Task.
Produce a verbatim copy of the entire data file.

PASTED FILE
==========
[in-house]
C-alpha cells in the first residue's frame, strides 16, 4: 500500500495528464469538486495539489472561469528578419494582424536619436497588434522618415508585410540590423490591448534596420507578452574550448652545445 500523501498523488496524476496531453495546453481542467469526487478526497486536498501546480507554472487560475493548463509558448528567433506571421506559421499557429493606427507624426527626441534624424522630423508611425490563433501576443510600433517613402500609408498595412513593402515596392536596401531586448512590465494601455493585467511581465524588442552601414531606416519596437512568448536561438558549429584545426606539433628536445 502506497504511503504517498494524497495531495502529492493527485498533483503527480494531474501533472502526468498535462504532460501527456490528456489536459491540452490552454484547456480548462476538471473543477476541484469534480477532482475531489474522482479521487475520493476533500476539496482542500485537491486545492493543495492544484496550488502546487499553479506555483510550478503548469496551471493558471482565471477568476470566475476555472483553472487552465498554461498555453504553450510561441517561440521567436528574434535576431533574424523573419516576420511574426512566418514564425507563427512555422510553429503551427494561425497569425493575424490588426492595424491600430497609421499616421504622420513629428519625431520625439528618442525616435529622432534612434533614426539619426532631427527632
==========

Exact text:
[in-house]
C-alpha cells in the first residue's frame, strides 16, 4: 500500500495528464469538486495539489472561469528578419494582424536619436497588434522618415508585410540590423490591448534596420507578452574550448652545445 500523501498523488496524476496531453495546453481542467469526487478526497486536498501546480507554472487560475493548463509558448528567433506571421506559421499557429493606427507624426527626441534624424522630423508611425490563433501576443510600433517613402500609408498595412513593402515596392536596401531586448512590465494601455493585467511581465524588442552601414531606416519596437512568448536561438558549429584545426606539433628536445 502506497504511503504517498494524497495531495502529492493527485498533483503527480494531474501533472502526468498535462504532460501527456490528456489536459491540452490552454484547456480548462476538471473543477476541484469534480477532482475531489474522482479521487475520493476533500476539496482542500485537491486545492493543495492544484496550488502546487499553479506555483510550478503548469496551471493558471482565471477568476470566475476555472483553472487552465498554461498555453504553450510561441517561440521567436528574434535576431533574424523573419516576420511574426512566418514564425507563427512555422510553429503551427494561425497569425493575424490588426492595424491600430497609421499616421504622420513629428519625431520625439528618442525616435529622432534612434533614426539619426532631427527632